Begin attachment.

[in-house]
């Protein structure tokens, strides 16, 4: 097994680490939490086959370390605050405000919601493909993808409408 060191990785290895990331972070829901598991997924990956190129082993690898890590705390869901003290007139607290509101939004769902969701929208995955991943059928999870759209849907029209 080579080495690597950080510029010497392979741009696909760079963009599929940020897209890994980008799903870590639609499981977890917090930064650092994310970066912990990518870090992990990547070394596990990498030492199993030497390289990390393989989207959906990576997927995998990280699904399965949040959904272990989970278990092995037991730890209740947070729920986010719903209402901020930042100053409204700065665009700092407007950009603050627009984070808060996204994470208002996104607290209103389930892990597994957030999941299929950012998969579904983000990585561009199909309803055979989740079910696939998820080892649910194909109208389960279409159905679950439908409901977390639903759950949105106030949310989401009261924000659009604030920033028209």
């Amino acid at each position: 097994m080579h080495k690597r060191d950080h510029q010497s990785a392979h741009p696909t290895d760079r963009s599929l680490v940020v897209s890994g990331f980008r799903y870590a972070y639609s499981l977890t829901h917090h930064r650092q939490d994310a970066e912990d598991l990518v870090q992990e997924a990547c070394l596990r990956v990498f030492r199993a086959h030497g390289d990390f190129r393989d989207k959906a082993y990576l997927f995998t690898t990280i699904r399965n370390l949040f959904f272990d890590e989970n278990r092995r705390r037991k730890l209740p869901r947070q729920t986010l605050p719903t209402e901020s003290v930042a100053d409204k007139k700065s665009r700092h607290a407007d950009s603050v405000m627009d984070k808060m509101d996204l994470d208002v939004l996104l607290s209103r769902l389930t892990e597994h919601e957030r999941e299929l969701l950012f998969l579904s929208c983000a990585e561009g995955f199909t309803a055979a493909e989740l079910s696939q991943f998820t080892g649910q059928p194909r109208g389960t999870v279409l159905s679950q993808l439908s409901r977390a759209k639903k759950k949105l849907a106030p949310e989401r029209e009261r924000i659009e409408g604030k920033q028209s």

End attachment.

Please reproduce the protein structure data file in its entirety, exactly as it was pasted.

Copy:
[in-house]
């Protein structure tokens, strides 16, 4: 097994680490939490086959370390605050405000919601493909993808409408 060191990785290895990331972070829901598991997924990956190129082993690898890590705390869901003290007139607290509101939004769902969701929208995955991943059928999870759209849907029209 080579080495690597950080510029010497392979741009696909760079963009599929940020897209890994980008799903870590639609499981977890917090930064650092994310970066912990990518870090992990990547070394596990990498030492199993030497390289990390393989989207959906990576997927995998990280699904399965949040959904272990989970278990092995037991730890209740947070729920986010719903209402901020930042100053409204700065665009700092407007950009603050627009984070808060996204994470208002996104607290209103389930892990597994957030999941299929950012998969579904983000990585561009199909309803055979989740079910696939998820080892649910194909109208389960279409159905679950439908409901977390639903759950949105106030949310989401009261924000659009604030920033028209």
């Amino acid at each position: 097994m080579h080495k690597r060191d950080h510029q010497s990785a392979h741009p696909t290895d760079r963009s599929l680490v940020v897209s890994g990331f980008r799903y870590a972070y639609s499981l977890t829901h917090h930064r650092q939490d994310a970066e912990d598991l990518v870090q992990e997924a990547c070394l596990r990956v990498f030492r199993a086959h030497g390289d990390f190129r393989d989207k959906a082993y990576l997927f995998t690898t990280i699904r399965n370390l949040f959904f272990d890590e989970n278990r092995r705390r037991k730890l209740p869901r947070q729920t986010l605050p719903t209402e901020s003290v930042a100053d409204k007139k700065s665009r700092h607290a407007d950009s603050v405000m627009d984070k808060m509101d996204l994470d208002v939004l996104l607290s209103r769902l389930t892990e597994h919601e957030r999941e299929l969701l950012f998969l579904s929208c983000a990585e561009g995955f199909t309803a055979a493909e989740l079910s696939q991943f998820t080892g649910q059928p194909r109208g389960t999870v279409l159905s679950q993808l439908s409901r977390a759209k639903k759950k949105l849907a106030p949310e989401r029209e009261r924000i659009e409408g604030k920033q028209s």